Our bodies require sodium to function, but how much we need versus how much we consume are often quite different things. While the recommended daily allowance for sodium seems reasonable (less than 2,300 milligrams a day), most Americans consume
much, much more. The reasons are varied and complex. Many foods we eat contain naturally occurring sodium. Most processed foods, of which Americans eat quite a bit, have added sodium.
Why do we need sodium? Sodium controls blood pressure, maintains hydration and helps our nerves and muscles function properly. A deficiency of sodium can cause headaches, nausea, muscle spasms and,
in extreme cases, death. Too much sodium in the diet, however, can lead to high blood pressure, kidney disease and congestive heart failure so controlling intake is important to maintaining the balance between what our bodies need and what can be harmful to our health.
While many foods naturally contain sodium, such as milk, green leafy vegetables and some beans, the majority of our sodium intake comes from sodium chloride, aka
table salt and salt added to processed foods, such as lunch meats, canned soups and other prepared foods. What makes controlling our sodium intake difficult is that the majority of sodium we consume has already been added to our food well before we reach for the salt shaker. According to the American Heart Association, more than 75 percent of the sodium in the average American diet comes from salt added to processed foods. Too much sodium, according to current dietary guidelines, is more than the amount in one teaspoon of salt.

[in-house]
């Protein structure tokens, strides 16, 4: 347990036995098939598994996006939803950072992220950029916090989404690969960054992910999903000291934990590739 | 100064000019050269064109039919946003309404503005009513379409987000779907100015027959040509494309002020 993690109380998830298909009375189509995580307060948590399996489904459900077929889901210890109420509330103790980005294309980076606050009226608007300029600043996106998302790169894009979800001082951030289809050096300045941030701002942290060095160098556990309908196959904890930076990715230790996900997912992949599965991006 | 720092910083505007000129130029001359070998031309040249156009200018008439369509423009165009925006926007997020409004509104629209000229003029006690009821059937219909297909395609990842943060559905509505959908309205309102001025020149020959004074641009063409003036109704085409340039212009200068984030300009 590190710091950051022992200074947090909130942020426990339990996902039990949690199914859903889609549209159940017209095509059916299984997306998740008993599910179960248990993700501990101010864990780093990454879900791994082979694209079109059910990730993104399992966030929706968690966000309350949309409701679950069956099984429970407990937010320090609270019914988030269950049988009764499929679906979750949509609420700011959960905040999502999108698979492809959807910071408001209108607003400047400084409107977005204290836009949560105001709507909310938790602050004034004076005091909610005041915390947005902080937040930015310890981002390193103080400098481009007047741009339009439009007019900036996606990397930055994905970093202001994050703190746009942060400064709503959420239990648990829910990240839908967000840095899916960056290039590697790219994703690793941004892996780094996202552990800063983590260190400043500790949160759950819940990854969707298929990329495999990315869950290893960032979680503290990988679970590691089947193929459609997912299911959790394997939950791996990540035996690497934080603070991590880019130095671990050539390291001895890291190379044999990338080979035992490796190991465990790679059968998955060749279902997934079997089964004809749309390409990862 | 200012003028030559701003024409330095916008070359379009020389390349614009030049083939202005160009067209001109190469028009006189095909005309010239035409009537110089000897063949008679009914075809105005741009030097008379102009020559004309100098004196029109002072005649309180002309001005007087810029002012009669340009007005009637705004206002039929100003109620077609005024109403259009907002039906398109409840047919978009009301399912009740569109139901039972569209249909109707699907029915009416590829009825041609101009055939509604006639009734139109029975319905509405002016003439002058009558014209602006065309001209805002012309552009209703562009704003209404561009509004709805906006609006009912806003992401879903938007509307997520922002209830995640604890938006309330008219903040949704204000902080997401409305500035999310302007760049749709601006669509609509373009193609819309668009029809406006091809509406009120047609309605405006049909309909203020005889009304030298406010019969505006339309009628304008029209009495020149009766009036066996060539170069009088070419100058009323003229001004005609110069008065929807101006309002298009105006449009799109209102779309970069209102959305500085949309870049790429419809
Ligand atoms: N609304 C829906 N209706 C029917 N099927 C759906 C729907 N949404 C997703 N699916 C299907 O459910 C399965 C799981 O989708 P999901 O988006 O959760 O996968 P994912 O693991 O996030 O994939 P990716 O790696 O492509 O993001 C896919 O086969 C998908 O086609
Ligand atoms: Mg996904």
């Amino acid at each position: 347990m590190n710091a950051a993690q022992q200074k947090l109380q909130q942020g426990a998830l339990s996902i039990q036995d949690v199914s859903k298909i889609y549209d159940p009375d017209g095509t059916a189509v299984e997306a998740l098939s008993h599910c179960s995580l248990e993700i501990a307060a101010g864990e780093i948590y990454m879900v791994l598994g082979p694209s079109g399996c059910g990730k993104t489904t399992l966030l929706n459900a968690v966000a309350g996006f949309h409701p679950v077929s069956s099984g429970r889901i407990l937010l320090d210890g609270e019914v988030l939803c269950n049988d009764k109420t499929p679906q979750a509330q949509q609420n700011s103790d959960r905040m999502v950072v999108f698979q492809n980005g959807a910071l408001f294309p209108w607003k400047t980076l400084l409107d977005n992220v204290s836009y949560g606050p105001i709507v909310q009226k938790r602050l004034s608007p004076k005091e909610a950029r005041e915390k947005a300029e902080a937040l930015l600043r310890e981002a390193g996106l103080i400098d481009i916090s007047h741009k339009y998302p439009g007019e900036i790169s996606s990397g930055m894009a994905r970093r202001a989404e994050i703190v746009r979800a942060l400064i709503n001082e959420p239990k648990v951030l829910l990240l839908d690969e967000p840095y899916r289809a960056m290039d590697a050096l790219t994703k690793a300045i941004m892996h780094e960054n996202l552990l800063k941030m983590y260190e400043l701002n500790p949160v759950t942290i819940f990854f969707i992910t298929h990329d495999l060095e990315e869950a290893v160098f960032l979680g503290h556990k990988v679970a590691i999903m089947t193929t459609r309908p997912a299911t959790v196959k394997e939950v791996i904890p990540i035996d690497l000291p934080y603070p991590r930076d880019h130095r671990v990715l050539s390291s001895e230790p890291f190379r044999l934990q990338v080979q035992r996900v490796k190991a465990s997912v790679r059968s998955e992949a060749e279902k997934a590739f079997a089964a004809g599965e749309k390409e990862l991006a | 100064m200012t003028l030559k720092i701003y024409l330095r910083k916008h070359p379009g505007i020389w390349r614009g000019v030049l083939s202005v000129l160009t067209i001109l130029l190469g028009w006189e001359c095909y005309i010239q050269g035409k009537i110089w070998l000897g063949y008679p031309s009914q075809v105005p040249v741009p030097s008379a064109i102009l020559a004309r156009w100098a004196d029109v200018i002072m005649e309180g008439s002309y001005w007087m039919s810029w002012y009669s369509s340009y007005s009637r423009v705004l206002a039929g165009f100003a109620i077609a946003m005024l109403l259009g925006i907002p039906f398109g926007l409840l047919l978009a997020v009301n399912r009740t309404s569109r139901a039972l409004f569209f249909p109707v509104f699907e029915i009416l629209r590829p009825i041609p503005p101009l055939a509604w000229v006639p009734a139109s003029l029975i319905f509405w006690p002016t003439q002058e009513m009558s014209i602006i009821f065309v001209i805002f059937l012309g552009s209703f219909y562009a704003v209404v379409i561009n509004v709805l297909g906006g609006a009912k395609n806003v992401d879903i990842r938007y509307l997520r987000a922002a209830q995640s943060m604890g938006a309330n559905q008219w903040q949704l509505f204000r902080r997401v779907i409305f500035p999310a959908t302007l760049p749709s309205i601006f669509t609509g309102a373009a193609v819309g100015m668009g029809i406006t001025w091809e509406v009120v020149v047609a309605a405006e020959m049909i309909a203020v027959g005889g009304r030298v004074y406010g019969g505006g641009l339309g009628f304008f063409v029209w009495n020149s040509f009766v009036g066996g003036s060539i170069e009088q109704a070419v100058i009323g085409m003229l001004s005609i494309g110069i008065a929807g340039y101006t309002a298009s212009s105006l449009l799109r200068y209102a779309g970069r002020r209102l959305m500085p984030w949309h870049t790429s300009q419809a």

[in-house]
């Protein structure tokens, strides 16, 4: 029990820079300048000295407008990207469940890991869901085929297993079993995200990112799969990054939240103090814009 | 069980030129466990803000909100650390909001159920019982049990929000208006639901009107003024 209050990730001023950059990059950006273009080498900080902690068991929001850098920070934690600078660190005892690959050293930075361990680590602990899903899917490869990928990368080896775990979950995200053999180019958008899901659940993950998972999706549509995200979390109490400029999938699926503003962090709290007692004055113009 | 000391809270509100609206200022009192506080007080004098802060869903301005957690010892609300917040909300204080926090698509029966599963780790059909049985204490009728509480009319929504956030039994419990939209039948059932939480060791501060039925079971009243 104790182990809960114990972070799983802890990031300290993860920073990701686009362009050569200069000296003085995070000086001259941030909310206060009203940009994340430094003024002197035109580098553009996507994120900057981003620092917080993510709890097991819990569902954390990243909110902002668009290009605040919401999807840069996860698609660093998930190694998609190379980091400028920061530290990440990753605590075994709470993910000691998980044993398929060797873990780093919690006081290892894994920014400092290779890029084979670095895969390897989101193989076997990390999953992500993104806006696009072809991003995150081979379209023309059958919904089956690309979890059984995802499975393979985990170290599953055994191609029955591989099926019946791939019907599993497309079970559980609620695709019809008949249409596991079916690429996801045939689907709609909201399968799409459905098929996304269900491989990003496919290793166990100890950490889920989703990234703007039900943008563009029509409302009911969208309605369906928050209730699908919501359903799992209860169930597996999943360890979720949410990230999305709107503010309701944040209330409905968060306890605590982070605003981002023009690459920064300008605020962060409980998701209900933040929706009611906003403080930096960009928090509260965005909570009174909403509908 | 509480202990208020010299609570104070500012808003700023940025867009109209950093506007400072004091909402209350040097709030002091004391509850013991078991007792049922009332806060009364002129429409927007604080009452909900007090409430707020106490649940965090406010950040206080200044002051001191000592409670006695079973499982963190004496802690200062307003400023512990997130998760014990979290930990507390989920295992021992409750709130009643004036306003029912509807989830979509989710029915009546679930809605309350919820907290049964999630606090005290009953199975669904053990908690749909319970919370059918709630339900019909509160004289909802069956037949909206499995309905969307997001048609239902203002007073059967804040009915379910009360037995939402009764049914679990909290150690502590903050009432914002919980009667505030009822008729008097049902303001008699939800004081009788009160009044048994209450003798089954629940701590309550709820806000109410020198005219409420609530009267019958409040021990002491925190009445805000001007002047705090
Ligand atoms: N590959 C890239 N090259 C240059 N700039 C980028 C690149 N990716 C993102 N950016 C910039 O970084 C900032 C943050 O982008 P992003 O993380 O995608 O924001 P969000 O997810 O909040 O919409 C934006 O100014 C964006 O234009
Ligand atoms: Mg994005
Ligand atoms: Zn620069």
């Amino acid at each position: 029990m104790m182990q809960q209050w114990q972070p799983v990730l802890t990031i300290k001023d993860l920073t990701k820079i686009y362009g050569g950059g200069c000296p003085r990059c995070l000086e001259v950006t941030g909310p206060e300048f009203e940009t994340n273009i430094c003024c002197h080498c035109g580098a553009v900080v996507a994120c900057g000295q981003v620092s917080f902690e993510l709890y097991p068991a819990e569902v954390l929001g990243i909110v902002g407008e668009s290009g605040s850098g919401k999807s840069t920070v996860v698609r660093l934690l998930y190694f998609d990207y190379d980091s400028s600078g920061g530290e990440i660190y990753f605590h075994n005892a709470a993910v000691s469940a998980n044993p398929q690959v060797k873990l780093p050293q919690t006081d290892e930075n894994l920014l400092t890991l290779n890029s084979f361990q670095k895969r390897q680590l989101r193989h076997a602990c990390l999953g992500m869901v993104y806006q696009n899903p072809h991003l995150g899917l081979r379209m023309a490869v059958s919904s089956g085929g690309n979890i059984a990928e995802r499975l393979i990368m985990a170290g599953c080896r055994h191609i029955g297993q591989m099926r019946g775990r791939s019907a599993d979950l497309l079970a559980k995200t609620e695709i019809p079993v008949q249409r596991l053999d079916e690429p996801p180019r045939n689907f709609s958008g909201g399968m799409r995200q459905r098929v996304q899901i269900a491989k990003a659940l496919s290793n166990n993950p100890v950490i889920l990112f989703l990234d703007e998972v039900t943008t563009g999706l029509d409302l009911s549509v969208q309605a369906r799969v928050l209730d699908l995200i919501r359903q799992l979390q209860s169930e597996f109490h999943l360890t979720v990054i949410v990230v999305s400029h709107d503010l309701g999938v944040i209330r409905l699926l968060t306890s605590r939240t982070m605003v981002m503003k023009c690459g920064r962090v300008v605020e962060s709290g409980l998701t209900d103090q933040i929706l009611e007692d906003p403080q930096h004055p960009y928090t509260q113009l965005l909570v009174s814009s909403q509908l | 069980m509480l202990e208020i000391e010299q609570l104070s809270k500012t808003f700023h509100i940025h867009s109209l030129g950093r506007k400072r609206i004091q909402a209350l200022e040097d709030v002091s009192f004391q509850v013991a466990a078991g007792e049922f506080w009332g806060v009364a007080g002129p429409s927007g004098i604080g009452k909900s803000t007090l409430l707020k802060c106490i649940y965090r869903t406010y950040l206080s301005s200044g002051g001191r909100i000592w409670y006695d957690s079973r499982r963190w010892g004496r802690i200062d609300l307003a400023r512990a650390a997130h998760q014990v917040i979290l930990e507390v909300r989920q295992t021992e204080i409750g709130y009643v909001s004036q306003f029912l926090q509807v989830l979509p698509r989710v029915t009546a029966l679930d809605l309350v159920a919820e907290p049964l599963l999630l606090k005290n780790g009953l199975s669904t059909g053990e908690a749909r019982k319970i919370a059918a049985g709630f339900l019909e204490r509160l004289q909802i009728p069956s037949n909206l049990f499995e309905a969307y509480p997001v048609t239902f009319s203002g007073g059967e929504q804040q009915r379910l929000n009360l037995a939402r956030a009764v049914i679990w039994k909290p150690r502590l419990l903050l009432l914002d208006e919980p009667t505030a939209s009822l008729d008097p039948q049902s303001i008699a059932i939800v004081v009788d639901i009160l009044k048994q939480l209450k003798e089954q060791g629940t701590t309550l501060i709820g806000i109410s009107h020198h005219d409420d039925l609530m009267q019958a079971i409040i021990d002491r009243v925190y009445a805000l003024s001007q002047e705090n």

One teaspoon of salt? Dietary salt intake has been a controversial topic for years. The topic was recently shaken up again when a study published in the
New England Journal of Medicine last year questioned the
current guidelines, suggesting that they are too low and possibly “dangerous.” While the debate over how much salt is enough (or too much) rages on, one thing is clear: processed and pre-packaged food makes up to 60 percent of the food we purchase.
So how to maintain a healthy balance? The best way to avoid too much salt intake is to eat foods already low in
naturally occurring sodium, like fresh fruits and vegetables, whole grains, lean meats and low-fat dairy products, and to limit your intake of processed and prepared foods. Here are recipes to help you replace some of those easy-to-reach salty processed favorites with make-at-home healthier alternatives.
Lima Bean, Mushroom and Barley Soup:
Canned soups are often high in sodium, but are a life-saver when reaching for a quick, easy lunch. Why not whip up a big pot of this protein-rich soup for a week of easy-to-heat lunches?
Dark Chocolate Chip Oat Bars:
Bars are great for breakfast on-the-go or an easy snack. These chewy, chocolatey bars are no exception.
Picnic Potato Salad:
What’s a cook-out without potato salad? Instead of heading to the deli counter for container of prepared, high-sodium potato salad, try this unique spin on the traditional, mayonnaise-based salad. The secret is in the rosemary vinaigrette!
Care at UC San Diego Health